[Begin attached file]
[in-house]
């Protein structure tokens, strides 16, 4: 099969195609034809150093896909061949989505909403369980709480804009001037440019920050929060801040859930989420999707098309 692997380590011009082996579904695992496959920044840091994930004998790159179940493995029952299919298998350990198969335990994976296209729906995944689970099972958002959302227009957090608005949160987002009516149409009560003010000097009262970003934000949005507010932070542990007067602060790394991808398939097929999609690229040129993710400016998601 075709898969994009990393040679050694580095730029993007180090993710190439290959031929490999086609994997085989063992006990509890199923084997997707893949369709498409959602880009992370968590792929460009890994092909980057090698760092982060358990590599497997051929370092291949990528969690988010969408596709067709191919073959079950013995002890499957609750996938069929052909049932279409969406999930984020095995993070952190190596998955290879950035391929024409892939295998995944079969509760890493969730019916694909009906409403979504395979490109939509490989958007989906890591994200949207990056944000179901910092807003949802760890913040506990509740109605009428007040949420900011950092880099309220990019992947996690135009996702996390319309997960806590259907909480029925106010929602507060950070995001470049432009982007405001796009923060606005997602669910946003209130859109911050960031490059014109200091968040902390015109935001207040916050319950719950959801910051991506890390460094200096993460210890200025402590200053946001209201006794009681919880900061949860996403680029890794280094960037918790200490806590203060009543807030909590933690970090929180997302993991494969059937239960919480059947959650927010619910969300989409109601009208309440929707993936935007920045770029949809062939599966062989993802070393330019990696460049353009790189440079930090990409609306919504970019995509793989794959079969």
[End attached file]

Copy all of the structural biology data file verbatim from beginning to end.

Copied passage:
[in-house]
């Protein structure tokens, strides 16, 4: 099969195609034809150093896909061949989505909403369980709480804009001037440019920050929060801040859930989420999707098309 692997380590011009082996579904695992496959920044840091994930004998790159179940493995029952299919298998350990198969335990994976296209729906995944689970099972958002959302227009957090608005949160987002009516149409009560003010000097009262970003934000949005507010932070542990007067602060790394991808398939097929999609690229040129993710400016998601 075709898969994009990393040679050694580095730029993007180090993710190439290959031929490999086609994997085989063992006990509890199923084997997707893949369709498409959602880009992370968590792929460009890994092909980057090698760092982060358990590599497997051929370092291949990528969690988010969408596709067709191919073959079950013995002890499957609750996938069929052909049932279409969406999930984020095995993070952190190596998955290879950035391929024409892939295998995944079969509760890493969730019916694909009906409403979504395979490109939509490989958007989906890591994200949207990056944000179901910092807003949802760890913040506990509740109605009428007040949420900011950092880099309220990019992947996690135009996702996390319309997960806590259907909480029925106010929602507060950070995001470049432009982007405001796009923060606005997602669910946003209130859109911050960031490059014109200091968040902390015109935001207040916050319950719950959801910051991506890390460094200096993460210890200025402590200053946001209201006794009681919880900061949860996403680029890794280094960037918790200490806590203060009543807030909590933690970090929180997302993991494969059937239960919480059947959650927010619910969300989409109601009208309440929707993936935007920045770029949809062939599966062989993802070393330019990696460049353009790189440079930090990409609306919504970019995509793989794959079969």